Skip navigation

The Ed Show for Friday, Oct. 1st, 2010

Read the transcript to the Friday show

  Most Popular
Most viewed

Guests: Al Sharpton, Ed Rendell, Mike Papantonio, Ben Jealous, Karen

Hunter, Heidi Harris, Holland Cooke, Lizz Winstead

ED SCHULTZ, MSNBC ANCHOR:  Good evening, Americans, and welcome to THE ED SHOW tonight from the nation‘s capital.

These stories are hitting “My Hot Buttons” at this hour.

OK, enough is enough.  The Republicans and conservative talkers in this country have divided us long enough.  Tomorrow, we are marching to bring this nation together. 

My fight for the good jobs, better education, and a diverse America, plus reaction from Reverend Al Sharpton and NAACP president Ben Jealous coming up tonight here on the program. 

And I want to know where the Tea Party queen Christine O‘Donnell has gone.  She‘s hiding from cameras.  Maybe she‘s renting Cheney‘s bunker.  I don‘t know. 

Her academic record is again in question.  I‘ll give her my lesson coming up in the “Playbook” tonight. 

And after throwing a million bucks at the Republican Governors Association, Uncle Rupert‘s News Corps, the parent company of Fox News, sent another $1 million check, this time to the right-wing Chamber of Commerce.  I find the whole thing absolutely disgusting.

And you know what?  Does that mean the Democrats who are in business shouldn‘t be a member of the Chamber of Commerce?  We‘ll talk about that tonight. 

But this is the story that has me fired up tonight. 

At this hour, hundreds of thousands of people are descending on Washington, D.C., to take part in tomorrow‘s One Nation Rally on the steps of the Lincoln Memorial.  I am honored—more than honored—to be a part of this and be a featured speaker. 

I‘ve spent countless hours crisscrossing this country, meeting some great people, meeting Americans who feel like their voices aren‘t being heard.  My mission tomorrow is to speak for them. 

One Nation is an extremely diverse collection of the largest labor organizations, the NAACP, and hundreds of other groups who want to make sure that their voices are heard.  What can be more American than that, my friends? 

Of course America‘s fake prophet and resident hate merchant across the street doesn‘t seem to think it looks that way.  Look at what Beck said about people going to this rally tomorrow. 


GLENN BECK, RADIO TALK SHOW HOST:  And I mean this sincerely.  Pat, is it not a watch—an FBI watch list under any other administration? 

UNIDENTIFIED MALE:  Oh, absolutely. 

BECK:  Under any other administration it‘s an FBI watch list.  And this one is wholly supported by the president and his allies.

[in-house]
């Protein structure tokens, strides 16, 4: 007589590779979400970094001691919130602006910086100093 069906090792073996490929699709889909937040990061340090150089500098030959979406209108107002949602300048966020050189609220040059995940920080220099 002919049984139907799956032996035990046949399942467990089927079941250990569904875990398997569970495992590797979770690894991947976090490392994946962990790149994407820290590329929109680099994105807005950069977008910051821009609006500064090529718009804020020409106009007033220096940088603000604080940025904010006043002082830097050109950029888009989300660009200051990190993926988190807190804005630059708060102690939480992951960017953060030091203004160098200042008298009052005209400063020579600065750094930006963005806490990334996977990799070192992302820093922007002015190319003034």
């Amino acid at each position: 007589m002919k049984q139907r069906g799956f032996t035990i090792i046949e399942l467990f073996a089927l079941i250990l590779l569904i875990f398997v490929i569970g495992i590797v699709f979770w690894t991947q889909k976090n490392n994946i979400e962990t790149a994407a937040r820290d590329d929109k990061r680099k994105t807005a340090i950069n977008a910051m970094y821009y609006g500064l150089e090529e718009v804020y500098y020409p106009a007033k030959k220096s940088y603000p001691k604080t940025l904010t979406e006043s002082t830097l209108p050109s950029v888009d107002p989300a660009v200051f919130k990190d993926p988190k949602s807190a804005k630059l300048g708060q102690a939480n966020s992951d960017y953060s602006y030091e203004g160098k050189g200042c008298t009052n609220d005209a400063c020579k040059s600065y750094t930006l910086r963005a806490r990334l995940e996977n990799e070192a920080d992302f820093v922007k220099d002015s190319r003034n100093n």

SCHULTZ:  Beck is doing his absolute best to talk down this rally because he‘s afraid America will see a massive group of people who are rejecting his fear-mongering across the board. 

Here are some of the groups that Beck seems to be concerned about: The Answer Coalition, Code Pink, United for Peace and Justice, Veterans for Peace, Iraq Veterans Against the War, Communist Party USA, and the Democratic Socialists of America. 

Now, let‘s put the cards on the table.  I don‘t align myself with absolutely everything these groups stand for, but this rally, my friends, is going to be a lesson for this country when it comes to free speech. 

I‘m not giving up the microphone because I disagree with a few voices that are going to be out in the crowd.  America is a melting pot, a melting pot of ideas, and that‘s how we celebrate our democracy.  It‘s about inclusion, not exclusion, not about exclusivity. 

Beck‘s Tea Party wants nothing to do with diversity, nothing to do with inclusion.  Some of them demonstrate with racist signs and run around screaming about taking their country back.  Taking their country back to what? 

This Saturday‘s march is about keeping our resolve and pushing back on the Tea Party message.  This country belongs to all of us, and everyone should have an equal opportunity at the American dream. 

Ever since President Obama was sworn in, the Tea Party crazies and Glenn Beck have just soaked up the spotlight, made this a big thing about how we‘re not America.  Tomorrow, all of that ends at noon. 

We‘re not going to let these naysayers mischaracterize what freedom is all about.  I want—my motivation tomorrow comes from people that I have met on the road doing town hall meetings. 

We were in San Diego about four years ago, and a gentleman came up to me—I was just getting ready to go on the stage—and he was a laborer.  He had a jean jacket on.  He had gray hair.  He had a hard face.  You could tell that he‘d been working in the sun. 

He shook my hand and, I mean, it was a labor handshake.  He pointed to his mouth and he pointed to his ear, and he went like this. 

I said, “You can‘t talk and you can‘t hear?”  He handed me a sheet of paper. 

I put it in my pocket, I got up, I spoke to the crowd.  That night, when my wife and I were on our way home on the plane, I was cleaning out my pockets.  You know when you get on the road people give you stuff.  So I pulled out this piece of paper, and this gentleman had given me a note and I was reading it on the plane. 

He said, “Ed Schultz, you are my ears and you are my voice.  I can‘t talk and I can‘t hear.  I have special equipment at home, and that‘s how I listen to your show.  Please don‘t give up.”

Tomorrow, before I take the stage, I will think about that gentleman that I met in San Diego four years ago.  And I will think about speaking for him.

And I could tell by his handshake that he was a working man.  I could tell by his handshake that he was a wage earner and he needed someone to speak for him.